Today’s plan had been to publish Blog No. 6, Part II, The Voting Rights Act and the Challenge before Congress. But in light of the verdict in the George Zimmerman trial, and the reactions it produced, it seemed appropriate first to comment briefly on that case. The Voting Rights Act blog will be published later this week.
Reactions to the acquittal of George Zimmerman demonstrated once again the depth of the racial tensions with which we continue to struggle. Protests against the acquittal as racist are almost certainly mistaken: the forensic evidence was conflicting and ambiguous; what little eyewitness testimony there was seemed on balance to favor Zimmerman; the crucial details of the last moments of the fatal encounter remain shrouded in mystery. In short, the prosecution was unable to rebut Zimmerman’s claim of self-defense. Under those circumstances it is difficult to see how a jury could have found guilt beyond a reasonable doubt, irrespective of the race of the participants. (And contrary to some comment, Florida’s controversial Stand Your Ground law did not appear to play any role in the verdict.)
On another level, the protests are all too understandable and, in a sense, justifiable. One cannot quarrel with the observation of the Atlanta Mayor, Kasim Reed, that “I find it troubling that a 17-year-old cannot walk to a corner store for candy without putting his life in danger.” Of course it is troubling. And it is also troubling and true that if George Zimmerman had obeyed the advice of the local police and not followed Trayvon Martin, the tragic confrontation would have not occurred. Reed also observed that “I find it more troubling that a citizen could not see a young African-American youth without immediately concluding that he was up to no good.”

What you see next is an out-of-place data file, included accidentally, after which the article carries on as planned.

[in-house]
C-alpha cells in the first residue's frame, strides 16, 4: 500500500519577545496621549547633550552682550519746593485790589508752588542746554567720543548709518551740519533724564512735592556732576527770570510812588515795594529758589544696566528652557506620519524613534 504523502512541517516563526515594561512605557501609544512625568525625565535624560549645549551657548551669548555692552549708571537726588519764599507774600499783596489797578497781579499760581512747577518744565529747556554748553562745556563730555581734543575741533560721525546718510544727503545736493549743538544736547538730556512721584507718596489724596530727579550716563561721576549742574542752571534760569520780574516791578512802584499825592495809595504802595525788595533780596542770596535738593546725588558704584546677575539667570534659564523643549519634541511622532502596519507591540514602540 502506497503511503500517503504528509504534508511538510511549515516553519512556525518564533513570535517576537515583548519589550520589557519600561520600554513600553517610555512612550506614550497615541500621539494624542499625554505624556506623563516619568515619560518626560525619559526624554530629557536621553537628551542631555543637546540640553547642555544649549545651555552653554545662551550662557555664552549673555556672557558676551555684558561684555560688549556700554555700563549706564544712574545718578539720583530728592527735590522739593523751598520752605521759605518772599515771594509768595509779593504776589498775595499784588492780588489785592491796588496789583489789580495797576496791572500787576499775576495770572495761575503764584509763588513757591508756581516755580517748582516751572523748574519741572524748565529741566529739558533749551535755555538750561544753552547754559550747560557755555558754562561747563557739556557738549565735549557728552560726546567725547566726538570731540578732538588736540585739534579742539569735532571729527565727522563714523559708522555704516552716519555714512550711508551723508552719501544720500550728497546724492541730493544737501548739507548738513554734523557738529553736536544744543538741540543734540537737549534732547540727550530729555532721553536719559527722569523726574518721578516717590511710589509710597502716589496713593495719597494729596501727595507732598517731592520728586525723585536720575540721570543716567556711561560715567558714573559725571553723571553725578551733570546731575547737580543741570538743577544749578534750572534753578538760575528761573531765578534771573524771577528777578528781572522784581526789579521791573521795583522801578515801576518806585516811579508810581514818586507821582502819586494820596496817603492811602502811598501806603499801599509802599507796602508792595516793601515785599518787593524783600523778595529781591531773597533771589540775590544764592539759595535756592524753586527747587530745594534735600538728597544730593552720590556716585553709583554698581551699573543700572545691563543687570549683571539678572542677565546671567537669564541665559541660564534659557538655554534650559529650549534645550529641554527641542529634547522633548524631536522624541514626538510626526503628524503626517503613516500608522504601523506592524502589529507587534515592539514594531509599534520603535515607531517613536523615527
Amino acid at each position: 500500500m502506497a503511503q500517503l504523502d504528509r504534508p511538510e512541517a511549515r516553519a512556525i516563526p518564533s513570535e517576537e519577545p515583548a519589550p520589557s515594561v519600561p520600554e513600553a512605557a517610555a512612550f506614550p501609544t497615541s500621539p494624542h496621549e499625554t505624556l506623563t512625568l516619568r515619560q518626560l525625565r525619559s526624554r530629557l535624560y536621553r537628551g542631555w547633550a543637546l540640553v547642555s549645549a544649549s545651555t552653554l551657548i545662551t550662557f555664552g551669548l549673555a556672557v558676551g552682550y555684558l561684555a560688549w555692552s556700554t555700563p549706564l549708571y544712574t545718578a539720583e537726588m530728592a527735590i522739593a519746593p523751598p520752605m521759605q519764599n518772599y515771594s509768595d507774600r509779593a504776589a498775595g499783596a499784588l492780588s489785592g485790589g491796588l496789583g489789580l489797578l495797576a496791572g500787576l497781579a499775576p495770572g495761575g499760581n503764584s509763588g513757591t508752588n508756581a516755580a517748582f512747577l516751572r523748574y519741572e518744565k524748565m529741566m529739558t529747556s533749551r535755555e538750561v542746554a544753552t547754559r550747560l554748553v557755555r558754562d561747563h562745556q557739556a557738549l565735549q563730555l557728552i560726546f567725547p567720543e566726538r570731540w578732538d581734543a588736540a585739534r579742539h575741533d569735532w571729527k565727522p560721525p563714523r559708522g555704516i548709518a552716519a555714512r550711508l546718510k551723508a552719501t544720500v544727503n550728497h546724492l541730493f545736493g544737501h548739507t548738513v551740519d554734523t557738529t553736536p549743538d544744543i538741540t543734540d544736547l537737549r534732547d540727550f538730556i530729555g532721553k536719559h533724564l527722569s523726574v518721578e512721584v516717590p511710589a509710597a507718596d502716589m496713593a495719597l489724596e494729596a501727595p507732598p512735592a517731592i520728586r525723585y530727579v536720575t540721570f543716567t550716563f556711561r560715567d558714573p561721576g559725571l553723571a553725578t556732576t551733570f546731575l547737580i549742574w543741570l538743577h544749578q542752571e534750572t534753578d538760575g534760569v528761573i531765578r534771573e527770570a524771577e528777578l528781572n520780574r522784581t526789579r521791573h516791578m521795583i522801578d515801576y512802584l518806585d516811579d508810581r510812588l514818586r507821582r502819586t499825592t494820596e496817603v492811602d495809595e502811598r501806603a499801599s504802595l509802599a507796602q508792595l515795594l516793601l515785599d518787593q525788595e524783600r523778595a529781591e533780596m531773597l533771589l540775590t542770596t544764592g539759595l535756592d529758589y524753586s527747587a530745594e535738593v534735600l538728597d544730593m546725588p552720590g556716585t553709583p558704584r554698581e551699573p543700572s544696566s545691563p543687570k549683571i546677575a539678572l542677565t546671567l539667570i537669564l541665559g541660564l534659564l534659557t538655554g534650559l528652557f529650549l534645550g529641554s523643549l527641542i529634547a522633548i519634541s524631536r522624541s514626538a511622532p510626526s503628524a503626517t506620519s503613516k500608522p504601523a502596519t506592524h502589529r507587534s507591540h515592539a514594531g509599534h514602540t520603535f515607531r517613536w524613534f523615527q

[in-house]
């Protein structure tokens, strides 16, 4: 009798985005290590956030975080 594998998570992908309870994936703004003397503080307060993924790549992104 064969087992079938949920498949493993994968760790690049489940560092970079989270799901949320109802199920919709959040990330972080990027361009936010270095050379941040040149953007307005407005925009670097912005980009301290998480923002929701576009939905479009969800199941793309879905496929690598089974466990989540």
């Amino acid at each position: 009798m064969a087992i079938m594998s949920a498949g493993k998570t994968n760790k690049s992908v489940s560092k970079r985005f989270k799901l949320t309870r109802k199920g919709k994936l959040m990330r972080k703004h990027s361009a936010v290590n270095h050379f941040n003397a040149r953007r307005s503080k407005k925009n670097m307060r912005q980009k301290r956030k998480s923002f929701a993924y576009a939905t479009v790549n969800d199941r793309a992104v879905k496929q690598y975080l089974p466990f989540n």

Although it is far from clear that Martin’s race played any part in Zimmerman’s decision to pursue him, the decision was an exercise of bad judgment, and the racial difference between the two combatants intensified the feeling that justice–in a broad sense–demanded that the survivor be punished. Nevertheless, justice in the legal sense–that is, as our courts must seek to apply it–depends on rather precise determinations of fact and law. Guilt must be established beyond a reasonable doubt and bad judgment alone does not support a guilty verdict. (Similarly, the initiation of a federal “Hate Crime Inquiry” may be a political necessity, but it will predictably lead to a legal dead end.)
For those who were relieved by Zimmerman’s acquittal, the occasion should not be one of celebration, but compassion for Martin’s family and, for the protesters, disagreement but respect and sympathy. Moreover, that disagreement should be leavened by a common goal of seeking to make race relations in this country less troubled: a complex task, but an important one. It is a hopeful sign, but surely not a reason for complacency, that, although we are in the midst of a “long hot summer,” the protest demonstrations were with few exceptions orderly and did not escalate into violence.